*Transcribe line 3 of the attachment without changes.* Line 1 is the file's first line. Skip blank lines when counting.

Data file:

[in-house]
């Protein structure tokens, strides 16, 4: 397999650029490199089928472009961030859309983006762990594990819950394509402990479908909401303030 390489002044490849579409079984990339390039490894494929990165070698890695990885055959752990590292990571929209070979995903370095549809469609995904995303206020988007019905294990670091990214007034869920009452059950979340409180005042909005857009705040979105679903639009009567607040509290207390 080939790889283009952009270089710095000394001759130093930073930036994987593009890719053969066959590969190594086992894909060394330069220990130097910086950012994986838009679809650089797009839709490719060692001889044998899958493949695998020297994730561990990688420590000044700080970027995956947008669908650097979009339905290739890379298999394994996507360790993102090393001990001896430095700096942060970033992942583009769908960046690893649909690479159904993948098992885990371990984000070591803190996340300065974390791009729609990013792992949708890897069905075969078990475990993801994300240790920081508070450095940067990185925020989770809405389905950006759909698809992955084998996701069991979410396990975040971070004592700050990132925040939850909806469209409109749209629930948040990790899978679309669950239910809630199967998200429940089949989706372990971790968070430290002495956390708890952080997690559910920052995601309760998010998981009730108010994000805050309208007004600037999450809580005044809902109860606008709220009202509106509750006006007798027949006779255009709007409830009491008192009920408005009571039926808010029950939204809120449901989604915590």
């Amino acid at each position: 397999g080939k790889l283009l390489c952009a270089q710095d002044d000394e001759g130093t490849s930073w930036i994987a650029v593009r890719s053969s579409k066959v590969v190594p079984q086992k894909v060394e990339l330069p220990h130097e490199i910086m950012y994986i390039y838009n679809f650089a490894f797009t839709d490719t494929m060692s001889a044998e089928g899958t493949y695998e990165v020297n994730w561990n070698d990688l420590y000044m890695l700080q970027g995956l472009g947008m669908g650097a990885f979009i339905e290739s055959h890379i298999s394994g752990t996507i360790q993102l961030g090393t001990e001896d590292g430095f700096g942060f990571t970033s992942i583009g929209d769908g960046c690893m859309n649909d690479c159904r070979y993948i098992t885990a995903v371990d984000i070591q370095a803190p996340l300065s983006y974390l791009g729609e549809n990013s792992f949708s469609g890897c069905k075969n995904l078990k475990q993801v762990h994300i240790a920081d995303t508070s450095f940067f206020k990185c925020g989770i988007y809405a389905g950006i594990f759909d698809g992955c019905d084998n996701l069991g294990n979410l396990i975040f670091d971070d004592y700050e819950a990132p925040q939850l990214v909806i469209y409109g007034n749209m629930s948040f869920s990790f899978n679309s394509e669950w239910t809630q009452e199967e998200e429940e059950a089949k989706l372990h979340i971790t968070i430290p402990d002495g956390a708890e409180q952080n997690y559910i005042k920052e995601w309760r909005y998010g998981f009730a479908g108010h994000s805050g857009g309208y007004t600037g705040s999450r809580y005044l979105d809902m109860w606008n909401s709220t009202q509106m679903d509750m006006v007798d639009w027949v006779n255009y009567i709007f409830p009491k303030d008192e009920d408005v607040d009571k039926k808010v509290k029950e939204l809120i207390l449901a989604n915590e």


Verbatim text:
């Amino acid at each position: 397999g080939k790889l283009l390489c952009a270089q710095d002044d000394e001759g130093t490849s930073w930036i994987a650029v593009r890719s053969s579409k066959v590969v190594p079984q086992k894909v060394e990339l330069p220990h130097e490199i910086m950012y994986i390039y838009n679809f650089a490894f797009t839709d490719t494929m060692s001889a044998e089928g899958t493949y695998e990165v020297n994730w561990n070698d990688l420590y000044m890695l700080q970027g995956l472009g947008m669908g650097a990885f979009i339905e290739s055959h890379i298999s394994g752990t996507i360790q993102l961030g090393t001990e001896d590292g430095f700096g942060f990571t970033s992942i583009g929209d769908g960046c690893m859309n649909d690479c159904r070979y993948i098992t885990a995903v371990d984000i070591q370095a803190p996340l300065s983006y974390l791009g729609e549809n990013s792992f949708s469609g890897c069905k075969n995904l078990k475990q993801v762990h994300i240790a920081d995303t508070s450095f940067f206020k990185c925020g989770i988007y809405a389905g950006i594990f759909d698809g992955c019905d084998n996701l069991g294990n979410l396990i975040f670091d971070d004592y700050e819950a990132p925040q939850l990214v909806i469209y409109g007034n749209m629930s948040f869920s990790f899978n679309s394509e669950w239910t809630q009452e199967e998200e429940e059950a089949k989706l372990h979340i971790t968070i430290p402990d002495g956390a708890e409180q952080n997690y559910i005042k920052e995601w309760r909005y998010g998981f009730a479908g108010h994000s805050g857009g309208y007004t600037g705040s999450r809580y005044l979105d809902m109860w606008n909401s709220t009202q509106m679903d509750m006006v007798d639009w027949v006779n255009y009567i709007f409830p009491k303030d008192e009920d408005v607040d009571k039926k808010v509290k029950e939204l809120i207390l449901a989604n915590e």